Expanding the Frontiers of Imaging
New RFA Supports Technology Development for Understanding Life at the Cellular Level
The microscope was invented in the 16th century, but it took another 200 years for scientists to appreciate its role in medicine. The invention of the X-ray machine in 1895 was another breakthrough that solidified the important role of imaging in human health diagnostics. Further advances in imaging technology — such as magnetic resonance imaging (MRI), computerized tomography (CT) scans, and ultrasound — have allowed us to explore the inner workings of the human body to amazing extents. CT scans have been used to diagnose cases of coronavirus by revealing white spots on the lung, while MRI scans allow clinicians to diagnose tumors and certain sports injuries like a torn ACL. Yet to cure, prevent, or manage all diseases by the end of the century, we need a much deeper mechanistic understanding of biological systems.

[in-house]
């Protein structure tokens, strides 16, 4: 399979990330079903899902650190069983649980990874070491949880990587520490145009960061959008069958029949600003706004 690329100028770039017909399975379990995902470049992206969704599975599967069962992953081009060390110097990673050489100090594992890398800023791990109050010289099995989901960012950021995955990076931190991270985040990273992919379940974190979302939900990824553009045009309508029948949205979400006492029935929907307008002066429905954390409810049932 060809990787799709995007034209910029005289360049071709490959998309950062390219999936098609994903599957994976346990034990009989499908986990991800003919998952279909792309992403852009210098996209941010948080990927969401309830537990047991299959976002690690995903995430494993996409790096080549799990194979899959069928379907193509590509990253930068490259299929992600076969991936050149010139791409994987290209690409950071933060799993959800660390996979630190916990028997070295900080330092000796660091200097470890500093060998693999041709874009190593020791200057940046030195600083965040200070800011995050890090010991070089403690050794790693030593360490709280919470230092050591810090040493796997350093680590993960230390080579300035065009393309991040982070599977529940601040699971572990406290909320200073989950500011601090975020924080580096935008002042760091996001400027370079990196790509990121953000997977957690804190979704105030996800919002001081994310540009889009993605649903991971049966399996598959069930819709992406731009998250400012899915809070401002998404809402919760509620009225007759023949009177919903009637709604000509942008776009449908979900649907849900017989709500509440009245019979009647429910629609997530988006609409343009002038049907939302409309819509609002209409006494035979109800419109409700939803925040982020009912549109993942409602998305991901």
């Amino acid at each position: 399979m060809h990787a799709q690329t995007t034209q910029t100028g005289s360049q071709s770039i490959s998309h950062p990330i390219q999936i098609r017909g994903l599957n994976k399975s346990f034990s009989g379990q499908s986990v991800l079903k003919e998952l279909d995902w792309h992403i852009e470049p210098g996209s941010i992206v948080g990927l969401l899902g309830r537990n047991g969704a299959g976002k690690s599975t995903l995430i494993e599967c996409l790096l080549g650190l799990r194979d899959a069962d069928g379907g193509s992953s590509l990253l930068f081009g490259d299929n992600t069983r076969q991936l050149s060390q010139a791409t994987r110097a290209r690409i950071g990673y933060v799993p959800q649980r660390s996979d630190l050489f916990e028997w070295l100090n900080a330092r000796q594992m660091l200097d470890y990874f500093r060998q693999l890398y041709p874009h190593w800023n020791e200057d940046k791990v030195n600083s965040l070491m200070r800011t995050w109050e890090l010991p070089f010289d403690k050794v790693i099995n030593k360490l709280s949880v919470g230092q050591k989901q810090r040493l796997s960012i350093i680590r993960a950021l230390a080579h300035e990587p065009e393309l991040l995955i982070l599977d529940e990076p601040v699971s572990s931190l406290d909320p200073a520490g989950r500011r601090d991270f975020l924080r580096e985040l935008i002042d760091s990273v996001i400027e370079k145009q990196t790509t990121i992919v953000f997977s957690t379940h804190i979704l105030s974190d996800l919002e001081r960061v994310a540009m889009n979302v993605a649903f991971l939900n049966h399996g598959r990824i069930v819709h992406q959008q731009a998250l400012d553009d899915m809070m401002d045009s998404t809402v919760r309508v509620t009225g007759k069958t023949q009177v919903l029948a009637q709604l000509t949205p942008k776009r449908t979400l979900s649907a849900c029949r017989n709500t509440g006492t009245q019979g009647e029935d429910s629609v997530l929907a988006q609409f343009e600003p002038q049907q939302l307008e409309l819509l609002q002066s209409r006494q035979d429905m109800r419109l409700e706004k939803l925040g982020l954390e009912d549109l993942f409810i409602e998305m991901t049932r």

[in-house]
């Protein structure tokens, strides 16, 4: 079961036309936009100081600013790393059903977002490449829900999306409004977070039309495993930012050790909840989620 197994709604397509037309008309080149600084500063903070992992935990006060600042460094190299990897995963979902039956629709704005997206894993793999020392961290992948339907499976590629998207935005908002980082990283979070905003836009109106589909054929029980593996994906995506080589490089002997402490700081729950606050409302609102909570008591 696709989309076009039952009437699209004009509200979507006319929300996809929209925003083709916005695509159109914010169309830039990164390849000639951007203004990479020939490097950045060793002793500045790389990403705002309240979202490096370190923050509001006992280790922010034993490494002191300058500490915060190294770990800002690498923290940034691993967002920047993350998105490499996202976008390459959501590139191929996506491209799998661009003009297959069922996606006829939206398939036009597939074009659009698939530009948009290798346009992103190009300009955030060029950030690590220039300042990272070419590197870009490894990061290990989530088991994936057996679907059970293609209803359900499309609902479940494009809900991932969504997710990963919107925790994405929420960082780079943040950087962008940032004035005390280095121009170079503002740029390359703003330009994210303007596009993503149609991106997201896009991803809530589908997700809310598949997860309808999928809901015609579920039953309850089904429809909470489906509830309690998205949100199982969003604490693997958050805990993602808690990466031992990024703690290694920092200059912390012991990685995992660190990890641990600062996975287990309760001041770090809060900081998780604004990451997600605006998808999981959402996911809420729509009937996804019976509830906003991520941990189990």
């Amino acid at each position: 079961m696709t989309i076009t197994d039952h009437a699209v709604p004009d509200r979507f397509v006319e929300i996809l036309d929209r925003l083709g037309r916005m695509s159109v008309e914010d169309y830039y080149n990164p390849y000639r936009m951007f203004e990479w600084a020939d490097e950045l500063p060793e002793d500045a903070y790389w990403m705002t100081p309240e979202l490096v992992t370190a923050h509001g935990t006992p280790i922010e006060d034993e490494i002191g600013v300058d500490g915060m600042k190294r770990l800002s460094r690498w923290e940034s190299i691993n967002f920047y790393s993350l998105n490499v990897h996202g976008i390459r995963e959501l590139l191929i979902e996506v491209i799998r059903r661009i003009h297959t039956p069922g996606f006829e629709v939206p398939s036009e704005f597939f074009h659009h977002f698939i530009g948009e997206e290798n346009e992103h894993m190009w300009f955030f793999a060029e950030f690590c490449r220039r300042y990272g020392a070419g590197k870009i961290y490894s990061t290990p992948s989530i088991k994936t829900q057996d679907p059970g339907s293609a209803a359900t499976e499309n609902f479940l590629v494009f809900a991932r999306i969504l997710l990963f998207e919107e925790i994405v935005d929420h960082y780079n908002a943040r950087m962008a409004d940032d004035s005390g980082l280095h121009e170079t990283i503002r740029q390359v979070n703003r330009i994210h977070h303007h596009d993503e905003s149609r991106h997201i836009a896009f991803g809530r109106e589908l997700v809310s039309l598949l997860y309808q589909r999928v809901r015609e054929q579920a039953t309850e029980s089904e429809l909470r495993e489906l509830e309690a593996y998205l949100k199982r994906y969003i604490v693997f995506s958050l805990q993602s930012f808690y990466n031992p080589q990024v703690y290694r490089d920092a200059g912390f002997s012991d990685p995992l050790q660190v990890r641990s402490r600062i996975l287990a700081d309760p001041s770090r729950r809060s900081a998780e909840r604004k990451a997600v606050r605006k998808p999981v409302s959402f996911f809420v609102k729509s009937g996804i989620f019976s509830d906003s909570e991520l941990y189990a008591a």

Current tools provide a limited view of biological systems and tend to focus on a specific biological scale (such as proteins, cells, or tissues) in an often artificial context, like isolated proteins or extracted cells. To advance the field of imaging, we need to push the boundaries of what biological processes we can visualize and measure. This means imaging across biological scales and in the necessary context, such as viewing protein interactions inside a cell or cell signaling in the living system — tasks that are mostly beyond current capabilities.
Overcoming existing barriers to visualization and measurement will require significant technical and computational advances. New, high-resolution imaging technology could allow researchers to watch cell division or growth, such as tumor growth, deep within the human body in real time and in a minimally invasive way. Such advances would open up new insights for understanding cellular processes, and for developing treatments and cures for many diseases.